NAVAIR/FRCSE test new aircraft tow tractor at NAS Jacksonville
When the first P-8A Poseidon Multi-mission Maritime Aircraft arrives in 2013 to start replacing the P-3C Orion Antisubmarine Patrol Aircraft, the Fleet will have a larger tow tractor to move the modified Boeing 737 airframe around the flight line.
Naval Air Systems Command (NAVAIR) Program Manager Air 260 is prototyping a tow tractor to replace its aging predecessor with the help of Fleet Readiness Center Southeast, Flight Operations and the patrol squadrons at Naval Air Station (NAS) Jacksonville, Fla.
FRCSE Ground Support Equipment (GSE) 900 Division is qualifying drivers on operating the A/S32A-48 Large Land-Based Tow Tractor (LLTT), a lower profile version of the A/S32A-37 Tow Tractor or "buddha," currently used to move large Navy, Marine Corps and Air Force aircraft weighing between 80,000 and 350,000 pounds.
Aviation Support Equipment Technician Senior Chief Antoinette Roberson, the 900 Division leading petty officer, said FRCSE is not providing maintenance or repair support for the two LLTT pilot-production units during the testing phase. However, the division is providing NAVAIR with feedback from FRCSE and squadron operators "on performance characteristics."
Aviation Support Equipment Technician 2nd Class Carlos Baugh, a prototype instructor, said the new tractor "has four-wheel steering and can tow up to 350,000 pounds." Unlike the older model, the prototype's engine mounts in the rear. In addition, the new tractor is air-conditioned, a must have while operating on the flight line in the Florida heat.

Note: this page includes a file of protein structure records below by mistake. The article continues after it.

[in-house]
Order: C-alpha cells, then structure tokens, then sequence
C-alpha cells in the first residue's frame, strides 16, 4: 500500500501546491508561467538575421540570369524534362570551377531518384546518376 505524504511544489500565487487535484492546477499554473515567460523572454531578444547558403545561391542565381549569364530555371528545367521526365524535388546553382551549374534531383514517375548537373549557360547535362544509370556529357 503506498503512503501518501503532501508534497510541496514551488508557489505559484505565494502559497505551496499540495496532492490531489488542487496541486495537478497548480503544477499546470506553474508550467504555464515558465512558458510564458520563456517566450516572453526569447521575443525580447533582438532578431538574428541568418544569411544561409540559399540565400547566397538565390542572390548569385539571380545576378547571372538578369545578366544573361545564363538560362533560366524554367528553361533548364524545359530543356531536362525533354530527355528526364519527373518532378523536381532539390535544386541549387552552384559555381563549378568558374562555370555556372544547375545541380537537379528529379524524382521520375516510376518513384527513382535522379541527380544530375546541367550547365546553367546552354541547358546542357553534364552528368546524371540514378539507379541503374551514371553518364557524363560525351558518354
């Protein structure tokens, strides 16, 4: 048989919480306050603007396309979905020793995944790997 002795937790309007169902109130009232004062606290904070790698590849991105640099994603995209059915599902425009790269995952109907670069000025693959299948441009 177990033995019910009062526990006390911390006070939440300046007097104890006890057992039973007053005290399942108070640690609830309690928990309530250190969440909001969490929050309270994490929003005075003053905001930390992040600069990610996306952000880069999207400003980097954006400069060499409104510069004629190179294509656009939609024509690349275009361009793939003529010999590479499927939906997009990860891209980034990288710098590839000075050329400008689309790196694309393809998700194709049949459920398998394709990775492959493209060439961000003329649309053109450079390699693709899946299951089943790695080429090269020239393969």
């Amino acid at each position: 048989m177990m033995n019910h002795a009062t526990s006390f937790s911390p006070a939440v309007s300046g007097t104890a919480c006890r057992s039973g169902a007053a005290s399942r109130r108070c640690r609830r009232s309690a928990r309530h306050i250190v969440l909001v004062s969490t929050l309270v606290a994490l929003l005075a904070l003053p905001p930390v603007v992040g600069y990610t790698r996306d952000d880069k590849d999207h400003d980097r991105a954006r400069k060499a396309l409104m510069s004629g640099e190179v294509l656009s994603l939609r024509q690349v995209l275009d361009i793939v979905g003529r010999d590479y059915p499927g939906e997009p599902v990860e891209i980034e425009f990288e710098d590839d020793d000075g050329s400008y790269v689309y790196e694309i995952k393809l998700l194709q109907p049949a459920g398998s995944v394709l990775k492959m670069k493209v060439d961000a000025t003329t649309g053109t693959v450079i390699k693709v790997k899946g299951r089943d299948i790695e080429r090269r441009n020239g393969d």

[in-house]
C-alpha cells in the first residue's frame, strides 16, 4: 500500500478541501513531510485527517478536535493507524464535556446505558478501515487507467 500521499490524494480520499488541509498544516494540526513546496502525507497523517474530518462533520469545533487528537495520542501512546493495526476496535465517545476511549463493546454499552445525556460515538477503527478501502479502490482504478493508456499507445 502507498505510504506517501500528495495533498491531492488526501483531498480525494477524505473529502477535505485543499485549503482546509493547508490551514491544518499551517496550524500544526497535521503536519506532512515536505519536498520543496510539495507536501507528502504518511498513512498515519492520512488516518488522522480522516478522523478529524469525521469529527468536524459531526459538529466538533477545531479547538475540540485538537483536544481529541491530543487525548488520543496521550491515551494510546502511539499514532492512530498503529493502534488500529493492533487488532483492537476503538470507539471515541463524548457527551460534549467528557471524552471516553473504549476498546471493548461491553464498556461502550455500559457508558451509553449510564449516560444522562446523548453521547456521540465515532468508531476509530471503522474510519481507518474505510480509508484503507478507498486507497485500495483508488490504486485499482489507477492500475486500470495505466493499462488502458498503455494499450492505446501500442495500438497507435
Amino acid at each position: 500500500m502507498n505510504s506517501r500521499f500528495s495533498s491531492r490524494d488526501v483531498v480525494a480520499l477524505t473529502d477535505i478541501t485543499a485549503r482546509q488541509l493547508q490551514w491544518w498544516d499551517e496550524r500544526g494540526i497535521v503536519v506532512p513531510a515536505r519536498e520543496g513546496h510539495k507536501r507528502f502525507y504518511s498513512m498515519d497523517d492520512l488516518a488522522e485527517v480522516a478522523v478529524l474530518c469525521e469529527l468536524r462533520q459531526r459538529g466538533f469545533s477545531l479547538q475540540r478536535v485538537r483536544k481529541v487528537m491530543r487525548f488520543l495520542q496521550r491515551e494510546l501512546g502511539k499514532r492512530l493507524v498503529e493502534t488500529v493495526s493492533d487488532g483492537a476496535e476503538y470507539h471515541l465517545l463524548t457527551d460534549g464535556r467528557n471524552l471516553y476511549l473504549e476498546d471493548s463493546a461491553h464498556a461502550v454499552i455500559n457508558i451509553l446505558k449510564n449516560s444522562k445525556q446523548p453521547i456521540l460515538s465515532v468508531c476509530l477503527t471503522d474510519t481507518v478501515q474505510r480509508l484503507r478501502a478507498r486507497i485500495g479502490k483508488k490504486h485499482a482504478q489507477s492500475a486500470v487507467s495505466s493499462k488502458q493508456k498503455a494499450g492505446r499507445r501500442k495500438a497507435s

Aviation Support Equipment Technician Chief Cleo Bowie, the leading chief petty officer in FRCSE Production Control with 23 years of maintenance experience said he appreciates the prototype's design.
"I like the way it is built, how the fuel lines and the transmission are laid out," said Bowie. "There are multiple panels for easy access to facilitate maintenance and repairs."
Naval Air Technical Data & Engineering Service Command (NATEC) GSE Technical Coordinator Dan Triplett said the "TA-37 tow tractors are quite old and have been around for a long time." He said it is getting more difficult to find replacement parts.
"Through age and attrition, we are replacing the older models," he said.
Triplett said the pilot-production unit is already in use overseas and in Canada. TLD AMERICA headquartered in Windsor, Conn. holds the contract to produce the LLTT slated for production in Sherbrooke, Québec, Canada.
"As far as testing and looking for Fleet inputs, the contract will allow operators to use a temporary license to tow the larger aircraft," said Triplett. "The prototype will be used to tow the P-3, the C-130 and C-40 (military transport aircraft), and the P-8 at NAS Jacksonville."
Working closely with NAVAIR PMA 260 during the pre-production phase, Adam Hall with the NAVAIR Platform Support Equipment Technical Evaluation Branch is the test and evaluation engineer assigned to assess the effectiveness of the LLTT, good or bad.
"We are in the evaluation process," said Adams, "and so far we seem to be getting favorable responses. Testing is going to continue anywhere from three to six months depending on the feedback."
When deployed to the Fleet in late 2012, the LLTT will be capable of towing large patrol aircraft, including the P-8A Poseidon that weighs 188,200 pounds, about 49,000 pounds heavier than the P-3C Orion, according to the online Navy Fact Files.
The Poseidon wingspan is 117.2 feet, more than 17 feet wider than the Orion's. Although larger, the Poseidon requires only nine crewmembers as opposed to 11 required to operate the P-3.
The most noticeable difference is with the engines. Two high-bypass CFM56 turbofan engines power the P-8 allowing the aircraft to travel about 80 knots faster than the P-3 powered by four Allison T-56-A-14 turboprop engines.
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